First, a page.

Concern staff at work in Cité Soleil, an impoverished commune within the Haitian capital of Port-au-Prince.
Concern staff at work in Cité Soleil, an impoverished commune within the Haitian capital of Port-au-Prince.

2018-19: The beginning of a new crisis

In March 2018, Venezuela stops its oil exports to Haiti, setting off a chain reaction of fuel shortages. That summer, the Haitian government halts fuel subsidies, which leads to price increases as high as 50%. Protests begin and continue into 2019, often with violent, at times deadly clashes between demonstrators and police. By the summer of 2019, the country goes on lockdown, which lasts for two-and-a-half months and blocks access for many humanitarian organizations into especially-vulnerable communities. 

2021: New developments and uncertainties

COVID-19 lockdowns add to income loss and food insecurity and increasing civic unrest. Political insecurity also continues, with a constitutional crisis provoked over President Moïse’s term limit and refusal to leave office before 2022. Moïse is assassinated in his own home in July, 2021. Ariel Henry is confirmed as prime minister, and also takes on the role of acting president. 

Five weeks after Moïse’s assassination, a 7.2-magnitude earthquake hits western Haiti, approximately 55 miles north of Les Cayes. It is the largest natural disaster to hit the country since the 2010 earthquake. 

Aftermath of the 2021 earthquake in Haiti.
Aftermath of the 2021 earthquake in Haiti.

2022-23: Gang war on the rise

Gang violence takes over with separate major clashes in April-May in the southeastern Plain of the Cul-de-Sac region, and in July in the capital of Port-au-Prince. UN Special Representative Helen La Lime sums up the impact this has, in tandem with other recent developments: “An economic crisis, a gang crisis, and a political crisis have converged into a humanitarian catastrophe.”

Conditions continue to deteriorate in 2023 with increased reports of homicides, rapes, and kidnappings. On July 27, the United States orders all non-essential personnel to leave the country. By September, reports confirm that 80% of Port-au-Prince is under gang control. Kenya agrees to lead a “multinational peace mission,” which is approved by the United Nations in October as a “multinational security support mission” (Resolution 2699). The UN reports that, in 2023, there were 2,490 kidnappings and 4,789 homicides.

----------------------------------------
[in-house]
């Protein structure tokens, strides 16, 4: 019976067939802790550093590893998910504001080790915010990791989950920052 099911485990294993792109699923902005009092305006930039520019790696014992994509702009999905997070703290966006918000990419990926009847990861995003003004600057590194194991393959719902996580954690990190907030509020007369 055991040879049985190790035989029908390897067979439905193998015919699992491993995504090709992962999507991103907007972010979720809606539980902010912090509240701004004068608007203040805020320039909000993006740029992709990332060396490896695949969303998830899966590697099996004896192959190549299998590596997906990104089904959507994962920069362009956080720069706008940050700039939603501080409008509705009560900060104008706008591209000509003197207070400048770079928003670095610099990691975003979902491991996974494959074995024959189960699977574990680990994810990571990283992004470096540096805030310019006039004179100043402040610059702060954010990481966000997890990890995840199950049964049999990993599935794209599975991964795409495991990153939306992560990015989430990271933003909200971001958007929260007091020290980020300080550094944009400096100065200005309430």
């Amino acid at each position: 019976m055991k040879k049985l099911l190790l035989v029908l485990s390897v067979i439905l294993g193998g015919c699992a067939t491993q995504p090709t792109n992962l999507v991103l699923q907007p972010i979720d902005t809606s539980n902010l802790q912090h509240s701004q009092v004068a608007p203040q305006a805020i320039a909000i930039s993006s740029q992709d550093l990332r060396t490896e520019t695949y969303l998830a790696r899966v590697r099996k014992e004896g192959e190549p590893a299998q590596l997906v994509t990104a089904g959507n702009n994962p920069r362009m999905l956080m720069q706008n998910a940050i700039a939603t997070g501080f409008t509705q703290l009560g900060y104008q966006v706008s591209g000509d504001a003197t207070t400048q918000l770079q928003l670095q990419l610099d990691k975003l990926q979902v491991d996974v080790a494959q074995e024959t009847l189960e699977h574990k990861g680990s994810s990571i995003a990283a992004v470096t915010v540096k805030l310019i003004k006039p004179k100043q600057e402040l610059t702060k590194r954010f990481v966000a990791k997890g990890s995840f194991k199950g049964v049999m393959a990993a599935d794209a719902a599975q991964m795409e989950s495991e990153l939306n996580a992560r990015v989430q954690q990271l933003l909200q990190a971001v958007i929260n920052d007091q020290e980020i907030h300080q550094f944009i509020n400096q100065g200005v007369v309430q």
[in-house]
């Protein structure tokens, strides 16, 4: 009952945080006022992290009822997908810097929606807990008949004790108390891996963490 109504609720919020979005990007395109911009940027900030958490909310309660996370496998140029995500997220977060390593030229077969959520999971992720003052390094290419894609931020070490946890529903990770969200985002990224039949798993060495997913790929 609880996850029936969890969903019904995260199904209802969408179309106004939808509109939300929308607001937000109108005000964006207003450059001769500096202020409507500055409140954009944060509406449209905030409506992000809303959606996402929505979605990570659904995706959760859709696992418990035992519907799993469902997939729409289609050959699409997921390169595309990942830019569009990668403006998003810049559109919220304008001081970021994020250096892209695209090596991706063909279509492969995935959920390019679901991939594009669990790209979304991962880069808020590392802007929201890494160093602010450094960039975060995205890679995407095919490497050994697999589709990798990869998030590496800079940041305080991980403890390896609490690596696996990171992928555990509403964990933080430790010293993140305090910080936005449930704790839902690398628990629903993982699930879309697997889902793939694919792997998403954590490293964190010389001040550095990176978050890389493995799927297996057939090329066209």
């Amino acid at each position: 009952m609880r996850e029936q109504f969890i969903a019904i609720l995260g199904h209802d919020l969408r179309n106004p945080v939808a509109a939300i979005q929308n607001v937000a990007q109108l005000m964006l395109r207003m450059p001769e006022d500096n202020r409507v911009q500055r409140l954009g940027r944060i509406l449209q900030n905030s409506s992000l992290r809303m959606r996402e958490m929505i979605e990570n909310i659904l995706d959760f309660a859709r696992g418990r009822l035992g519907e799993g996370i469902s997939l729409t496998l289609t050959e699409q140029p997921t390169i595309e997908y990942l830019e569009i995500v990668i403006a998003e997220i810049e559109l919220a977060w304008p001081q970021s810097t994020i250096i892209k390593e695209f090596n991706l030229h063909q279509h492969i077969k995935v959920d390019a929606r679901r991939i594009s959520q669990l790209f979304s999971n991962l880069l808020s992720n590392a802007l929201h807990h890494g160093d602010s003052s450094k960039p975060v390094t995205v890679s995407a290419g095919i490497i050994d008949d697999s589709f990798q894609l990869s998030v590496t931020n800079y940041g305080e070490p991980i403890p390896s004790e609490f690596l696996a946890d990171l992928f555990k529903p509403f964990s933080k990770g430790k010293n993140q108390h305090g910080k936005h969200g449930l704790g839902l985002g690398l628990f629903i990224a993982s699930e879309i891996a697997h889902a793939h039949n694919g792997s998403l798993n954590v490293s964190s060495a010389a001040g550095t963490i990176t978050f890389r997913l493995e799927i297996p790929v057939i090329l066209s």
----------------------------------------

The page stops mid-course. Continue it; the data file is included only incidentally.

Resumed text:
2024: No clear sign of peace

Despite the UN’s approval of Resolution 2699, and further commitments from the United States, Antigua and Barbuda, the Bahamas, Bangladesh, Benin, Chad, and Jamaica, the mission has yet to launch on the ground. 

Following pressure from former senator Guy Philippe and an armed following, Ariel Henry announces his resignation as president on March 11. The Kenyan government suspends deployment to Haiti until a new government is formed. A deal for a temporary government, which would last until February 2026, is proposed on April 7.

Meanwhile, escalations in violence continue to threaten civilians around the country. In the first quarter of 2023, the UN reports 1,554 deaths and 826 injuries due to violence.

Concern in Haiti

Concern has been in Haiti since 1994, when we responded to Hurricane Gordon. Over the course of 30 years, we have responded to every major emergency in the country, including the 2010 and 2021 earthquakes, Hurricane Tomas (2010), and Hurricane Matthew (2016). 

In early 2024, we escalated our emergency response in Haiti to meet the increasing needs, thanks in part to a $2.1 million grant from USAID to assist over 32,800 people affected by the country’s hunger crisis. This assistance includes electronic vouchers that help families purchase from local vendors. We are also working with local authorities and communities to prevent and mitigate the spread of cholera through waste removal, handwashing stations, and hygiene kit distribution. In collaboration with our local partners, Concern has also improved access to services, including psychosocial support, for survivors of sexual and gender-based violence. In 2023, we provided care to 3,077 people.

Despite the prevalence of violence, Concern Haiti’s Kwanli Kladstrup believes that peace is achievable — and necessary: “Prevention of future violence, and sustained support for the most vulnerable — especially children — should be our guiding principles to ensure the next generation does not pursue violence as its only option. The potentially violent actors of tomorrow are the children of today. Therefore, it is most important that their rights to education, good health, and protection are fulfilled; and right now that is just not happening.”